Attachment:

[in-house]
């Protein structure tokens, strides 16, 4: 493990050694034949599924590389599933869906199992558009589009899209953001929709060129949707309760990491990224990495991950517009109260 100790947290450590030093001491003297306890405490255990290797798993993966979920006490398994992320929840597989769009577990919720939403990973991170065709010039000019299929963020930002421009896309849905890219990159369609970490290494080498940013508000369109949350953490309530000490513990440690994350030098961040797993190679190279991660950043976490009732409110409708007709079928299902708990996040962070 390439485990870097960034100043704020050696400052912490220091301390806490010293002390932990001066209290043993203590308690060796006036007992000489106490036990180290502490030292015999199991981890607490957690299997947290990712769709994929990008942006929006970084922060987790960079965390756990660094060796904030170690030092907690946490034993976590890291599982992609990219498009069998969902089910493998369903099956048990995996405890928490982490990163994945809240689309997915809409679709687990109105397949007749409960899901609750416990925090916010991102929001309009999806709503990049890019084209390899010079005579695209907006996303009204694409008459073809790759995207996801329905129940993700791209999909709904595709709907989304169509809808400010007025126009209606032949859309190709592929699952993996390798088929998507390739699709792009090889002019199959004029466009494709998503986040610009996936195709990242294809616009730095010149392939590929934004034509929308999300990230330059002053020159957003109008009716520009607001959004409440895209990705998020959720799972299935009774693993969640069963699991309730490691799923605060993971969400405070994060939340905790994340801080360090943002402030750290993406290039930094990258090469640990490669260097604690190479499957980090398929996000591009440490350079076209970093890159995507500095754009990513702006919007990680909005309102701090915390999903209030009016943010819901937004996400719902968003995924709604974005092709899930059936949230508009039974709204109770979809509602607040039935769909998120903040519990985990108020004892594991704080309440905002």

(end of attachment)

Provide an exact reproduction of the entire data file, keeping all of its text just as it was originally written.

[in-house]
């Protein structure tokens, strides 16, 4: 493990050694034949599924590389599933869906199992558009589009899209953001929709060129949707309760990491990224990495991950517009109260 100790947290450590030093001491003297306890405490255990290797798993993966979920006490398994992320929840597989769009577990919720939403990973991170065709010039000019299929963020930002421009896309849905890219990159369609970490290494080498940013508000369109949350953490309530000490513990440690994350030098961040797993190679190279991660950043976490009732409110409708007709079928299902708990996040962070 390439485990870097960034100043704020050696400052912490220091301390806490010293002390932990001066209290043993203590308690060796006036007992000489106490036990180290502490030292015999199991981890607490957690299997947290990712769709994929990008942006929006970084922060987790960079965390756990660094060796904030170690030092907690946490034993976590890291599982992609990219498009069998969902089910493998369903099956048990995996405890928490982490990163994945809240689309997915809409679709687990109105397949007749409960899901609750416990925090916010991102929001309009999806709503990049890019084209390899010079005579695209907006996303009204694409008459073809790759995207996801329905129940993700791209999909709904595709709907989304169509809808400010007025126009209606032949859309190709592929699952993996390798088929998507390739699709792009090889002019199959004029466009494709998503986040610009996936195709990242294809616009730095010149392939590929934004034509929308999300990230330059002053020159957003109008009716520009607001959004409440895209990705998020959720799972299935009774693993969640069963699991309730490691799923605060993971969400405070994060939340905790994340801080360090943002402030750290993406290039930094990258090469640990490669260097604690190479499957980090398929996000591009440490350079076209970093890159995507500095754009990513702006919007990680909005309102701090915390999903209030009016943010819901937004996400719902968003995924709604974005092709899930059936949230508009039974709204109770979809509602607040039935769909998120903040519990985990108020004892594991704080309440905002």